Democratizing the Digital Health Revolution: No Patient Left Behind

More than a decade into the digital health revolution, it’s time for a reckoning about a chief shortcoming of our industry: leaving too many people behind. Part of the promise of innovators joining the fight to improve health care was that by expanding the ways people can receive care, we could increase access and help equalize the health care system for more patients. But we still see reports about how digital and virtual solutions continue to leave many vulnerable populations behind. Fragmented point solutions, incomplete data, and bias in our system have drawn a line in the sand between those who benefit from health innovation and those who are missing out.

That’s not to discount the fact that this surge of innovation has connected more people to care than ever before, and has given many populations a greater ability to receive care at home, which has been especially critical during a global pandemic. But those accomplishments haven’t been enough to truly democratize digital health and get these innovations into the hands of everyone who needs them. Doing so requires us as innovators and leaders to ask ourselves what steps we can take to bring more people, especially historically marginalized populations, into this new era of digital health’s evolution and deliver the care they need.

We need to start by evaluating who can really access our innovations, and how the sales channels we pursue limit our reach. Solutions can’t only be accessible to those working for large companies when nearly half of all Americans work for small businesses. Ground-up scalability is one key component – innovations must be able to integrate into an employer’s existing health care infrastructure regardless of size. We also need to consider the price tag, since pricing models for many digital solutions put them out of range for small business owners. It’s not enough for our solutions to be high-value. They also need to be cost-competitive.

Even in 2022, we know that people of lower socioeconomic status, older Americans, rural populations, and populations of color carry some of the highest chronic disease burdens. Yet digital solutions continue to make the most inroads among younger and wealthier Americans. In fact, the United States Health Resources & Services Administration has found that 87 million Americans live in health care professional shortage areas. If the populations with the highest needs are the ones being left behind, we’re missing the real opportunity for digital solutions to improve outcomes. Reaching those populations will take some structural change. Championing the expansion of access to rural broadband should be a priority for all digital health innovators. And we’ll need support from the Centers for Medicare and Medicaid Services to make sure that Medicaid beneficiaries aren’t left behind because of limited coverage options for digital solutions. On the tech side, we need to make sure that we’re designing easy-to-use interfaces that meet these populations where they are. We should optimize our solutions to provide recommendations that take into account users’ preferences, social determinants of health, and current health status. For example, by ensuring that healthy food recommendations align with a user’s cultural experience and taste preferences, those recommendations feel familiar and comfortable for a user, making it more likely that they will act on them, and thereby improve their outcomes.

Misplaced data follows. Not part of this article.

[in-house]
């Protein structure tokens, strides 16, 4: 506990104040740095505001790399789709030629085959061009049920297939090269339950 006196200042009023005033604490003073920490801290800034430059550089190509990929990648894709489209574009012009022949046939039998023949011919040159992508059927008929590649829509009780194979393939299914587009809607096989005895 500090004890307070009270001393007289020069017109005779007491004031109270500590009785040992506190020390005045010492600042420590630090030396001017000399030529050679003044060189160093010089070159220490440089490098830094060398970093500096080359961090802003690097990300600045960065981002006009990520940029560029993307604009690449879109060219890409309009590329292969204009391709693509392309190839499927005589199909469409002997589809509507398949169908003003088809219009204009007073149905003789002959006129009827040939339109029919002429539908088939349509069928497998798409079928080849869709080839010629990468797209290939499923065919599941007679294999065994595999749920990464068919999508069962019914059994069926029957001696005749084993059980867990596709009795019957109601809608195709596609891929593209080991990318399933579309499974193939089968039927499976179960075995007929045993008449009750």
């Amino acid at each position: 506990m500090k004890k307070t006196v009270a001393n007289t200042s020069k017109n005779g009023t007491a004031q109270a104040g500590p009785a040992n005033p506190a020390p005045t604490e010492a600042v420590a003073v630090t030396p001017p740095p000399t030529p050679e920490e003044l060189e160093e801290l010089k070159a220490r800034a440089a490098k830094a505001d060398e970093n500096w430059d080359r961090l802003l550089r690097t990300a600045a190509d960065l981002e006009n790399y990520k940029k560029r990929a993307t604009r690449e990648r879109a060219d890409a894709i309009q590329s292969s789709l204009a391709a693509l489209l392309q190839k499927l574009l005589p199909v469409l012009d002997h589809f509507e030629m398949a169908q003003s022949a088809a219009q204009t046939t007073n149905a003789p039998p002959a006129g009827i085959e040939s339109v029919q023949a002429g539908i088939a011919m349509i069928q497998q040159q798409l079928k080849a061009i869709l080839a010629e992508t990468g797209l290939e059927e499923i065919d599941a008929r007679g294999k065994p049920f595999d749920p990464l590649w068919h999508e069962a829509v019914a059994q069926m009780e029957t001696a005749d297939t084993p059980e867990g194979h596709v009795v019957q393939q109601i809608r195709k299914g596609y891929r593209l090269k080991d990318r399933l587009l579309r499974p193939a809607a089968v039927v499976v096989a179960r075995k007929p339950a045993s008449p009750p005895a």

We also don’t need to reinvent the wheel to successfully help target interventions to populations in need. By applying an “equity-customized care” lens, we can optimize existing tools in new ways to achieve more equitable outcomes. This requires a continuous effort to ensure that our algorithms and the questions we’re asking them don’t reinforce existing biases in the health care system. For example, there are many universal screening measures designed to identify at-risk patients that are easy to adapt virtually. The key is designing solutions that can interpret what those results mean in the context of a person’s unique experience, and translate them into actionable recommendations that can practically be implemented in the patient’s daily life.

As we move into the next phase of digital health’s evolution, we have a responsibility to break this cycle, bridge gaps in access, and provide solutions capable of delivering more equitable, outcomes-driven care for all.

The editorial staff had no role in this post's creation.